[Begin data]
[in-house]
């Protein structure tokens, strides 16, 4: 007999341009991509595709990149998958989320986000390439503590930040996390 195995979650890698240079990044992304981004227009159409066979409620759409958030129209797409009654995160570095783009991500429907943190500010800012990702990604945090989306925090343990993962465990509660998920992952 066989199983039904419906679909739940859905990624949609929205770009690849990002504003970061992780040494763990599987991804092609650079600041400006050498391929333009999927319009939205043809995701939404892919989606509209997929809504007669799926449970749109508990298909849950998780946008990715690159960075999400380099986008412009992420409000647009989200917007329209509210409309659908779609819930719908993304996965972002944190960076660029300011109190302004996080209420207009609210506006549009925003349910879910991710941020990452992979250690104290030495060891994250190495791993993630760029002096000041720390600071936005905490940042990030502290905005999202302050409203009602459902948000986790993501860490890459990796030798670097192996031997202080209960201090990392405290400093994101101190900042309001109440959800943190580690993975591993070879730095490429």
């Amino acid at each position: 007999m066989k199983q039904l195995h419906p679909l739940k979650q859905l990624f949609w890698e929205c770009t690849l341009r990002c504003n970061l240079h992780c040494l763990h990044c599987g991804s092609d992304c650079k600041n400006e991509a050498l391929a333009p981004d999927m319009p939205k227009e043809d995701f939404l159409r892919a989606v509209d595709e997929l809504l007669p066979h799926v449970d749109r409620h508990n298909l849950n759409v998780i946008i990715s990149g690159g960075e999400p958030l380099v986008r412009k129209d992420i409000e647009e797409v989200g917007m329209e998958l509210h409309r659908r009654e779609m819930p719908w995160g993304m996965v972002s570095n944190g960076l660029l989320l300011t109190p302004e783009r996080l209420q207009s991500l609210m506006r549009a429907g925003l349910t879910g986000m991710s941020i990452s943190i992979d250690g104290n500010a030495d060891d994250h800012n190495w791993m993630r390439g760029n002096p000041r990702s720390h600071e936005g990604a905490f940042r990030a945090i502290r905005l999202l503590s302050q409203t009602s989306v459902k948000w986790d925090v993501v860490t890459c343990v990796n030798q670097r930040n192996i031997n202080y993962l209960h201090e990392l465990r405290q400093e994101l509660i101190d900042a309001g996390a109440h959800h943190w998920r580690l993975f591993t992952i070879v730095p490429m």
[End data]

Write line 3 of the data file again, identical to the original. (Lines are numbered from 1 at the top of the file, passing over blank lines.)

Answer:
């Amino acid at each position: 007999m066989k199983q039904l195995h419906p679909l739940k979650q859905l990624f949609w890698e929205c770009t690849l341009r990002c504003n970061l240079h992780c040494l763990h990044c599987g991804s092609d992304c650079k600041n400006e991509a050498l391929a333009p981004d999927m319009p939205k227009e043809d995701f939404l159409r892919a989606v509209d595709e997929l809504l007669p066979h799926v449970d749109r409620h508990n298909l849950n759409v998780i946008i990715s990149g690159g960075e999400p958030l380099v986008r412009k129209d992420i409000e647009e797409v989200g917007m329209e998958l509210h409309r659908r009654e779609m819930p719908w995160g993304m996965v972002s570095n944190g960076l660029l989320l300011t109190p302004e783009r996080l209420q207009s991500l609210m506006r549009a429907g925003l349910t879910g986000m991710s941020i990452s943190i992979d250690g104290n500010a030495d060891d994250h800012n190495w791993m993630r390439g760029n002096p000041r990702s720390h600071e936005g990604a905490f940042r990030a945090i502290r905005l999202l503590s302050q409203t009602s989306v459902k948000w986790d925090v993501v860490t890459c343990v990796n030798q670097r930040n192996i031997n202080y993962l209960h201090e990392l465990r405290q400093e994101l509660i101190d900042a309001g996390a109440h959800h943190w998920r580690l993975f591993t992952i070879v730095p490429m």